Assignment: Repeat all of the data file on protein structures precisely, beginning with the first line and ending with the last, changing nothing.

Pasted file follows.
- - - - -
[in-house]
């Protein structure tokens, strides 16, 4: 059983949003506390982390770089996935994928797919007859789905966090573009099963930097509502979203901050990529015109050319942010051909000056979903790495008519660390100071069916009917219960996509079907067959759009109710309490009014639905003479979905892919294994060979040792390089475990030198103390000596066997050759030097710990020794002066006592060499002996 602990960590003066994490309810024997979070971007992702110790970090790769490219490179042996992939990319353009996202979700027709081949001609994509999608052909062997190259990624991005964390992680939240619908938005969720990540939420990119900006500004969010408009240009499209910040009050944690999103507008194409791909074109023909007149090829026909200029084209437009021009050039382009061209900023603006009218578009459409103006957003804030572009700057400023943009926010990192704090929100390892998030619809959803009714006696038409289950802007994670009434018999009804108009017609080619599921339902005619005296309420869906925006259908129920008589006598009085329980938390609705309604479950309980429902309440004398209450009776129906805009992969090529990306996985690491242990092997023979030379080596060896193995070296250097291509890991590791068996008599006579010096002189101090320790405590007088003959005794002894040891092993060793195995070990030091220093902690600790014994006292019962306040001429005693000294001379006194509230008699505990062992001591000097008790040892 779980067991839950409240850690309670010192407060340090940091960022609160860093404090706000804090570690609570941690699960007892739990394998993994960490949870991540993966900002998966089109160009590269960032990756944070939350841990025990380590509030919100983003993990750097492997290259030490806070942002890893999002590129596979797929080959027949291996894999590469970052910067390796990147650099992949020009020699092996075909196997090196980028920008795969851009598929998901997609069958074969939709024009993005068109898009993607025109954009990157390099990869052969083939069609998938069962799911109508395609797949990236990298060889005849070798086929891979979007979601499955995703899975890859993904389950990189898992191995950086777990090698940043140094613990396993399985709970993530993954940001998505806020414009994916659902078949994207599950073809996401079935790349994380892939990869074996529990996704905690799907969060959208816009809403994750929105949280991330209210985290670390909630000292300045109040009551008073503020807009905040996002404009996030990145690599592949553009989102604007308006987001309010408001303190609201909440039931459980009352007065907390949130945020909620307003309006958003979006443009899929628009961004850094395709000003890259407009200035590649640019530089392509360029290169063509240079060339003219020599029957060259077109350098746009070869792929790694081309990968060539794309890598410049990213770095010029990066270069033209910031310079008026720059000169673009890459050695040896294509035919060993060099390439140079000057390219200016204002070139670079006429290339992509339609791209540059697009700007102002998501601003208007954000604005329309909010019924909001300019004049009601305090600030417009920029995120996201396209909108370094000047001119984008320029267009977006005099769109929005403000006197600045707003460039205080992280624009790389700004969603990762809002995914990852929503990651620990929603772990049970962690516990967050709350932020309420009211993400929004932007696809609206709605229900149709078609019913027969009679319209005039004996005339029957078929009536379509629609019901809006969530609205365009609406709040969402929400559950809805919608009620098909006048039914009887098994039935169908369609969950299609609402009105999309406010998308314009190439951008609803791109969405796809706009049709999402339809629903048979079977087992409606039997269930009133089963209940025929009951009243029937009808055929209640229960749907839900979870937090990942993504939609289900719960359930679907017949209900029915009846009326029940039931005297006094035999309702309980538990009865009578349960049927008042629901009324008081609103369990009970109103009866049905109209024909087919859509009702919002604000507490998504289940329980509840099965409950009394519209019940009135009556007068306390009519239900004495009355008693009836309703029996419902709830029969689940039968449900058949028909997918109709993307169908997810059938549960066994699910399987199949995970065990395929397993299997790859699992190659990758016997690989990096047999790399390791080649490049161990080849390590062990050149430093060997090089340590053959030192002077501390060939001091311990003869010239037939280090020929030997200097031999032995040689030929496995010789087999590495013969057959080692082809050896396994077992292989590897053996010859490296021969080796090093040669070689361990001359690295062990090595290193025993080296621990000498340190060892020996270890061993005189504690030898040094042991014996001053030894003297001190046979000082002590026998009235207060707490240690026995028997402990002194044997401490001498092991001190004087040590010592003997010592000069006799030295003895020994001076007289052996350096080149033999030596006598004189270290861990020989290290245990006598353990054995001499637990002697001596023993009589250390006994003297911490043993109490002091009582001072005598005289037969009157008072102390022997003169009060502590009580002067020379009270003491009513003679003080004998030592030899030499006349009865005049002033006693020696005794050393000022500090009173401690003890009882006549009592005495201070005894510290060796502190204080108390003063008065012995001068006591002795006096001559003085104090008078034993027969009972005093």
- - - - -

[in-house]
């Protein structure tokens, strides 16, 4: 059983949003506390982390770089996935994928797919007859789905966090573009099963930097509502979203901050990529015109050319942010051909000056979903790495008519660390100071069916009917219960996509079907067959759009109710309490009014639905003479979905892919294994060979040792390089475990030198103390000596066997050759030097710990020794002066006592060499002996 602990960590003066994490309810024997979070971007992702110790970090790769490219490179042996992939990319353009996202979700027709081949001609994509999608052909062997190259990624991005964390992680939240619908938005969720990540939420990119900006500004969010408009240009499209910040009050944690999103507008194409791909074109023909007149090829026909200029084209437009021009050039382009061209900023603006009218578009459409103006957003804030572009700057400023943009926010990192704090929100390892998030619809959803009714006696038409289950802007994670009434018999009804108009017609080619599921339902005619005296309420869906925006259908129920008589006598009085329980938390609705309604479950309980429902309440004398209450009776129906805009992969090529990306996985690491242990092997023979030379080596060896193995070296250097291509890991590791068996008599006579010096002189101090320790405590007088003959005794002894040891092993060793195995070990030091220093902690600790014994006292019962306040001429005693000294001379006194509230008699505990062992001591000097008790040892 779980067991839950409240850690309670010192407060340090940091960022609160860093404090706000804090570690609570941690699960007892739990394998993994960490949870991540993966900002998966089109160009590269960032990756944070939350841990025990380590509030919100983003993990750097492997290259030490806070942002890893999002590129596979797929080959027949291996894999590469970052910067390796990147650099992949020009020699092996075909196997090196980028920008795969851009598929998901997609069958074969939709024009993005068109898009993607025109954009990157390099990869052969083939069609998938069962799911109508395609797949990236990298060889005849070798086929891979979007979601499955995703899975890859993904389950990189898992191995950086777990090698940043140094613990396993399985709970993530993954940001998505806020414009994916659902078949994207599950073809996401079935790349994380892939990869074996529990996704905690799907969060959208816009809403994750929105949280991330209210985290670390909630000292300045109040009551008073503020807009905040996002404009996030990145690599592949553009989102604007308006987001309010408001303190609201909440039931459980009352007065907390949130945020909620307003309006958003979006443009899929628009961004850094395709000003890259407009200035590649640019530089392509360029290169063509240079060339003219020599029957060259077109350098746009070869792929790694081309990968060539794309890598410049990213770095010029990066270069033209910031310079008026720059000169673009890459050695040896294509035919060993060099390439140079000057390219200016204002070139670079006429290339992509339609791209540059697009700007102002998501601003208007954000604005329309909010019924909001300019004049009601305090600030417009920029995120996201396209909108370094000047001119984008320029267009977006005099769109929005403000006197600045707003460039205080992280624009790389700004969603990762809002995914990852929503990651620990929603772990049970962690516990967050709350932020309420009211993400929004932007696809609206709605229900149709078609019913027969009679319209005039004996005339029957078929009536379509629609019901809006969530609205365009609406709040969402929400559950809805919608009620098909006048039914009887098994039935169908369609969950299609609402009105999309406010998308314009190439951008609803791109969405796809706009049709999402339809629903048979079977087992409606039997269930009133089963209940025929009951009243029937009808055929209640229960749907839900979870937090990942993504939609289900719960359930679907017949209900029915009846009326029940039931005297006094035999309702309980538990009865009578349960049927008042629901009324008081609103369990009970109103009866049905109209024909087919859509009702919002604000507490998504289940329980509840099965409950009394519209019940009135009556007068306390009519239900004495009355008693009836309703029996419902709830029969689940039968449900058949028909997918109709993307169908997810059938549960066994699910399987199949995970065990395929397993299997790859699992190659990758016997690989990096047999790399390791080649490049161990080849390590062990050149430093060997090089340590053959030192002077501390060939001091311990003869010239037939280090020929030997200097031999032995040689030929496995010789087999590495013969057959080692082809050896396994077992292989590897053996010859490296021969080796090093040669070689361990001359690295062990090595290193025993080296621990000498340190060892020996270890061993005189504690030898040094042991014996001053030894003297001190046979000082002590026998009235207060707490240690026995028997402990002194044997401490001498092991001190004087040590010592003997010592000069006799030295003895020994001076007289052996350096080149033999030596006598004189270290861990020989290290245990006598353990054995001499637990002697001596023993009589250390006994003297911490043993109490002091009582001072005598005289037969009157008072102390022997003169009060502590009580002067020379009270003491009513003679003080004998030592030899030499006349009865005049002033006693020696005794050393000022500090009173401690003890009882006549009592005495201070005894510290060796502190204080108390003063008065012995001068006591002795006096001559003085104090008078034993027969009972005093």